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“Safe, affordable and appropriate forms of housing are the real issue,” says Jeff Karabanow, co-director of the university’s community social work clinic. “Moving individuals from one park to another is not the solution.”
Halifax council considers police law enforcement in Meagher Park
The municipality has invested more than $5 million to set up modular units at two sites in Halifax and Dartmouth, accommodating 64 people. But during a presentation to staff earlier this week, council learned there were 18 to 20 spots left at the Halifax location in the Centennial Pool parking lot.
“It’s an important transition between having lived outside for more than a year and an indoor space,” said Max Chauvin, head of special projects for the municipality’s homelessness file.
“Some of the modular candidates have high needs and it takes time.”
“This situation at Meagher cannot continue,” said Dartmouth center adviser Sam Austin. “It’s been going on for too long already and getting worse.”
Chauvin said neighbors had reported “hearing hits” in the park but feared reprisals when they reported to police.
“We have people who have reported to us that they developed PTSD from these experiences,” he said.
The list of concerns, according to city staff, includes a rat problem, property theft, property damage, needles and human feces.
“Current residents have indicated they no longer want to leave and protesters have indicated – both in direct discussions and via social media – their intention to block HRM’s efforts to vacate the park,” Maggie MacDonald said. , the municipality’s executive director for parks. and Leisure.
Police involvement not ideal: professor
In an interview ahead of the municipality’s update on Thursday, Karabanow also said police involvement was not the ideal response.
He suggested further conversations to better understand the needs of homeless people living in the park and to secure some vacant office space.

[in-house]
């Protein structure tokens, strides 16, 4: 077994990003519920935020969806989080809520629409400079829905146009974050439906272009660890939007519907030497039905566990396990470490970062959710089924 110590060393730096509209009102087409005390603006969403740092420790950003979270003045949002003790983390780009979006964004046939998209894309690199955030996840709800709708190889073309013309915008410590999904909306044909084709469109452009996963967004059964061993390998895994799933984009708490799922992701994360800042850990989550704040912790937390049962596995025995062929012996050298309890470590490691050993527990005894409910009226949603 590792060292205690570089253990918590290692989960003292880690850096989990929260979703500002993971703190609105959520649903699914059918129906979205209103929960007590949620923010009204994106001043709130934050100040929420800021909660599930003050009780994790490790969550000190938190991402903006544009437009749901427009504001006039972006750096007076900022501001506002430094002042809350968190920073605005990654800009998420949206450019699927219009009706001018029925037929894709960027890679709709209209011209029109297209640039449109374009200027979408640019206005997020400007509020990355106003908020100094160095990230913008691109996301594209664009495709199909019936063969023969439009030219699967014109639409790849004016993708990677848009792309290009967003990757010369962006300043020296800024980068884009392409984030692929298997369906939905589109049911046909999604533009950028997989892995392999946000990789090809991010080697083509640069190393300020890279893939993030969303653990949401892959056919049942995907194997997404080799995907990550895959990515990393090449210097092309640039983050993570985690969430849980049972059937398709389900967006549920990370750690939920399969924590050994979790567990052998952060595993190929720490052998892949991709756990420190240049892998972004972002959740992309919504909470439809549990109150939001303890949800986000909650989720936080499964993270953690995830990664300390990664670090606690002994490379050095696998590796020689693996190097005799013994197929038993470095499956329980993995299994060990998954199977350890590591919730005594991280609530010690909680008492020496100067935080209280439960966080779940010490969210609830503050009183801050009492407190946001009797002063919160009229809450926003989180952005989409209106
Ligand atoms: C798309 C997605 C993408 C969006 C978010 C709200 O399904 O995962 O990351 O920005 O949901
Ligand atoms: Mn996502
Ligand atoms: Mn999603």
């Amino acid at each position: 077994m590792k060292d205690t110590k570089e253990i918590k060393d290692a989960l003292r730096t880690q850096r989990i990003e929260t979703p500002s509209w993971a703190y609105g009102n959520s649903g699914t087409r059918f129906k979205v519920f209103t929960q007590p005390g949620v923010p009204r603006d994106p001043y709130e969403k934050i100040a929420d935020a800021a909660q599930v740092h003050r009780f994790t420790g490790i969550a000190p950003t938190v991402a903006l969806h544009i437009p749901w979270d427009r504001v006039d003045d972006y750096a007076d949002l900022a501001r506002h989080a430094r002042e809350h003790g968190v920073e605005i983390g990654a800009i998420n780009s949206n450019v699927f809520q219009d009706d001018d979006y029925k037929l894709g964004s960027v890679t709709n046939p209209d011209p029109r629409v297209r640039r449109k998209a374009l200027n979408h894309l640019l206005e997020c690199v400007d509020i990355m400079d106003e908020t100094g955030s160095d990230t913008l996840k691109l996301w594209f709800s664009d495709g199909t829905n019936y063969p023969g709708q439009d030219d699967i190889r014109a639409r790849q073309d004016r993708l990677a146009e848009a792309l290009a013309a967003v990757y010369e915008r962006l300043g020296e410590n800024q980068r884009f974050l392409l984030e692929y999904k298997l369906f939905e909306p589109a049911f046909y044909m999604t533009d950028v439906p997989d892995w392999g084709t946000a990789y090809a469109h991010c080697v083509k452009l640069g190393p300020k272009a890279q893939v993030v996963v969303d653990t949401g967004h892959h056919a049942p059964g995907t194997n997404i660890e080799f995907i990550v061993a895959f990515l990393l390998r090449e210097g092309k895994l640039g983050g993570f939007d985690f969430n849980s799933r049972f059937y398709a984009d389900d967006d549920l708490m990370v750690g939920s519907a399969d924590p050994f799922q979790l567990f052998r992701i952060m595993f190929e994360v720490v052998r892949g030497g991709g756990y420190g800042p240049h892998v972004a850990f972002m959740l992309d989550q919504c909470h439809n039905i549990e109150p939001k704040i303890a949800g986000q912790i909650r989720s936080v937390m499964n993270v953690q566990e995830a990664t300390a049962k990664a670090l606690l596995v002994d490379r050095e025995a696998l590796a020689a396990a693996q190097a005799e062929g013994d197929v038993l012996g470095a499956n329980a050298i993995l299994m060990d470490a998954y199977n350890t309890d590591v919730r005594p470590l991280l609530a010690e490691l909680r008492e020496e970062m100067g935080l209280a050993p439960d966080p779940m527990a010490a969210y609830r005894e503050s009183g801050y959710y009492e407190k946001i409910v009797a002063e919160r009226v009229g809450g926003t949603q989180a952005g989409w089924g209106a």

Four residents stay at Halifax’s Meagher Park on eviction day
“That would have been a smarter way to go, to be able to sort of locate an empty space and be able to create a bit more dignified living space,” he told Global News.
“We are a rich country. Using parks as a band-aid approach to homelessness is really, really problematic.
“We need everyone to work together to find the best solutions,” he said. “There needs to be a respectful way that has a lot of dignity that is safe and non-violent where we try to engage people to go to a different space, a safer space.”
Designated tent sites
In June, city councilors unanimously approved four designated green spaces where people could camp.
The update provided by the municipality on Thursday indicates that there are several vacancies at the tent sites.
The green space on Barrington Street in Halifax has nine tents, with capacity for another 11 tents. Lower Flinn Park has one tent, with capacity for three more.
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On the Dartmouth side, Green Road Park has no tents on site, but has a capacity of eight tents. The Geary Street green space is the only fully occupied site, with three tents and three structures.
The update also noted that there was a fire-damaged tent at the Green Road site on Monday evening. Firefighters were called to the scene and the person who had taken refuge in the tent was not injured.